Coming off of a rather lackluster season in NASCAR’s second-tier division, 2015 is set to be a lot more enticing. Dominating efforts by NASCAR Sprint Cup Series stars was taking place nearly each week, and that is going to change for the upcoming season.
XFINITY, which is owned by Comcast (who owns NBC), is taking over as the title sponsor from Nationwide. Not only is the logo getting a face lift for NASCAR’s version of Triple-A, but it will have plenty of fresh names in new places.
But even with all of the changes occurring, 2015 should witness a more competitive environment than ever before.
Chase Elliott, 18, dominated the XFINITY Series last year. Winning three races and having an astonishing average finish of 8.0 in his rookie season, the soon-to-be driver of the No. 24 Cup Series Chevrolet for Hendrick Motorsports is geared up to repeat his championship efforts. However, 2014 saw a lack of competition for the championship, especially with Cup Series drivers winning week-in and week-out.
Let’s take a look at the predictions for the top-15 in points for the NASCAR XFINITY Series for the 2015 season.
- Chase Elliott: It’s kind of cliché to pick Elliott as the champion once again considering the circumstances surrounding him. But with the amount of success he had in 2014, experience is going to help him run just as strong, if not better in 2015. With a new crew chief at the helm, we might see the reigning champion struggle at first, yet he should be on a steady pace after a handful of races into the season.
- Elliott Sadler: Making the move to Roush Fenway Racing from Joe Gibbs Racing, Sadler is expected to reemerge as a championship contender. The organization began to run stronger toward the end of last season, and Sadler will be the veteran of the team, which should propel him to success. However, he is going to need to find Victory Lane often if he wants to beat Elliott. Working with Phil Gould, the No. 1 Ford crew is going to be fast on a weekly basis, but being mistake-free will be the defying factor in their season.
- Regan Smith: Smith has been coming extremely close to winning the title for the past two years. After coming close last year to his teammate, he has more motivation than ever before to win the whole thing. However, he has experienced struggles at the intermediate tracks, which has been the difference maker against his competitors. It is going to be tough to be more consistent than he was last year, but leading just 133 laps definitely did not help his efforts.
- Chris Buescher: Buescher was exceptional late last season in the No. 60 car. This team found consistency in the latter part of 2014, and that is expected to carry over this season. Earning an average finish of 12.6, Buescher should work his way into the top 10 more frequently. Expect him to record a win or two, especially at the intermediate tracks, which have become his strong suit.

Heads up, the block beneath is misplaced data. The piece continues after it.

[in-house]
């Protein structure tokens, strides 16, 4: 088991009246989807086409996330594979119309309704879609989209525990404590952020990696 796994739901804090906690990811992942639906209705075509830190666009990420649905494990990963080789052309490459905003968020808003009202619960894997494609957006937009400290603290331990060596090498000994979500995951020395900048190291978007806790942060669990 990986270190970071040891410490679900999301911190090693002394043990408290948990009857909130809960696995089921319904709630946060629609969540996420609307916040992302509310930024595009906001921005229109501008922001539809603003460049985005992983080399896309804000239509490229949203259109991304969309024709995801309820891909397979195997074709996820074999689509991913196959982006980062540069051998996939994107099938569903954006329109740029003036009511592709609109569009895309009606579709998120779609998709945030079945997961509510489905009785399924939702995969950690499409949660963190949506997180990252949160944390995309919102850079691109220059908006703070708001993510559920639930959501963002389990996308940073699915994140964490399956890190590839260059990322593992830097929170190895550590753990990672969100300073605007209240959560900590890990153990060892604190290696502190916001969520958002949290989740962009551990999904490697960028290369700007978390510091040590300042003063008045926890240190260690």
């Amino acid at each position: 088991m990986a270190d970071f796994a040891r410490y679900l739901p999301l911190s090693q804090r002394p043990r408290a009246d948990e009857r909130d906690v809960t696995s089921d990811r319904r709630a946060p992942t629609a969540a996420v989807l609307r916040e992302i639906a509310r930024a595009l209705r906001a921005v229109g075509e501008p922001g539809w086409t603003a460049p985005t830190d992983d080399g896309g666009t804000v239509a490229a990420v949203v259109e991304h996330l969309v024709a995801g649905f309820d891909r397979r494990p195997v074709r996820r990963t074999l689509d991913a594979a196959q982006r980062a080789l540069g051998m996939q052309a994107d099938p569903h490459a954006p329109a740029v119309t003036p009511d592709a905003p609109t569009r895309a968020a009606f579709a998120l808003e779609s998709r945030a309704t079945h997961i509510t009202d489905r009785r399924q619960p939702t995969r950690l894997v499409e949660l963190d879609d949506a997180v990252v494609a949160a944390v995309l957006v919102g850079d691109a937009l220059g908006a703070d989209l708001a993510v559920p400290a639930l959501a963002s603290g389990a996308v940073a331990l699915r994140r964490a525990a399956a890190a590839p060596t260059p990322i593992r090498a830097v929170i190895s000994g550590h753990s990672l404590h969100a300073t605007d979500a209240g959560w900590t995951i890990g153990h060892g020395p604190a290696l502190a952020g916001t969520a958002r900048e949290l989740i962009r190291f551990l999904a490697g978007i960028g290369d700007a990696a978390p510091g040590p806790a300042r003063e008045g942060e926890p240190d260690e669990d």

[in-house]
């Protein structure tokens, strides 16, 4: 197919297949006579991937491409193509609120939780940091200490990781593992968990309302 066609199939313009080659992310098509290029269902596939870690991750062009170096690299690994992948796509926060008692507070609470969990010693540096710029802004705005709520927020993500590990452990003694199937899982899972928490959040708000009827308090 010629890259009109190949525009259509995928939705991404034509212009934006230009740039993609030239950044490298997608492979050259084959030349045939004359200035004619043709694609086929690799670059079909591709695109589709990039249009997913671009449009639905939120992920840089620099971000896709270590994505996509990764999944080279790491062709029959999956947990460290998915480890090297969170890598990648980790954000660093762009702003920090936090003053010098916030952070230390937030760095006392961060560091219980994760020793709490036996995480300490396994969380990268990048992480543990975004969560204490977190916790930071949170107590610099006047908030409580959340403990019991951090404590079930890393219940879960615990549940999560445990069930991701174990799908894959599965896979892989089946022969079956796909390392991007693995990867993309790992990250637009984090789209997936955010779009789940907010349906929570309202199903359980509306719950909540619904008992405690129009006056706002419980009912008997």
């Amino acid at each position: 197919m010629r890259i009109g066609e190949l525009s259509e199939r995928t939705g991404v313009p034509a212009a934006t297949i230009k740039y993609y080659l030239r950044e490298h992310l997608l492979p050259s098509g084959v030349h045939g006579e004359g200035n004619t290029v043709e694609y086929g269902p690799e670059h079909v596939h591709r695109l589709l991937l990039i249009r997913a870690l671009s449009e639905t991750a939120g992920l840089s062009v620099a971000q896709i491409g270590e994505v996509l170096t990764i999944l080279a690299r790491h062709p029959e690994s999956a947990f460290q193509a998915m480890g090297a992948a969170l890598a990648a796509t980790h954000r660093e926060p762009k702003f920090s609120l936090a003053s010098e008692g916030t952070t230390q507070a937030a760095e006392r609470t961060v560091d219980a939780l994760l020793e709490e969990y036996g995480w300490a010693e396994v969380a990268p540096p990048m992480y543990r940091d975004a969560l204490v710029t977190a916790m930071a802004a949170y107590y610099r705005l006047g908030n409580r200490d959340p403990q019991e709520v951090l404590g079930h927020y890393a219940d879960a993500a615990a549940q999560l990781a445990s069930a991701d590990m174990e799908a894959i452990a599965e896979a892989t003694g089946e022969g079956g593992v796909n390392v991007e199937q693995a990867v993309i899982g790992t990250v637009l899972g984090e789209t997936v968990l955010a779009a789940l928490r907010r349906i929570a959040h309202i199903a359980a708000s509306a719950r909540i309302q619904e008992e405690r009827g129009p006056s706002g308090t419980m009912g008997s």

- Ty Dillon: There is just something missing at the Richard Childress Racing stable. Dillon has the potential to emerge as a championship contender this year after finishing fifth in points last year, but he will probably stay around there in 2015. Although the No. 3 team was arguably the most consistent besides the No. 9 crew, they didn’t have the speed to contend for wins on a weekly basis. The same will likely be the case this year, especially with the level of competition increasing. Expect Dillon to have only one win this year, but he will have more top fives than he did in 2014.
- Brian Scott: 2014 was Scott’s chance to have a breakout season. He did just that with 23 top 10s and an average finish of 9.3. However, he failed to find Victory Lane, and that is the difference maker. In 2015, the No. 2 team, led by new crew chief Mike Hillman, Jr., will find the winner’s circle at Chicagoland, Kentucky or Richmond. If they can win at least one event, they have potential to keep piling it on. But Scott has a pattern of struggling early each season, and that could carry on with a new crew chief at the helm.
- Darrell Wallace, Jr.: Bubba Wallace is back in the XFINITY Series. He’s finally getting the chance to race full-time, which is what he deserves. Over the course of his career, Wallace has run a mere six events in this division, so there is going to be a steep learning curve. He will have some trouble throughout the first part of the year, but with his experience in the Truck Series, he should be able to come away with a handful of top-five finishes, and about 15-20 top 10s.
- Daniel Suarez: Suarez is expected to run quite well in his first full-time season in one of NASCAR’s top-three divisions. He is going to get plenty of experience with a handful of ARCA Series races for Venturini Motorsports, along with 13 races for Kyle Busch Motorsports in the Truck Series. Don’t expect him to score a victory in his first season, but three or four top fives is realistic for the No. 18 team. Gibbs’ full-time car usually struggles compared to the one that runs for the owner’s title, and that might be the case here.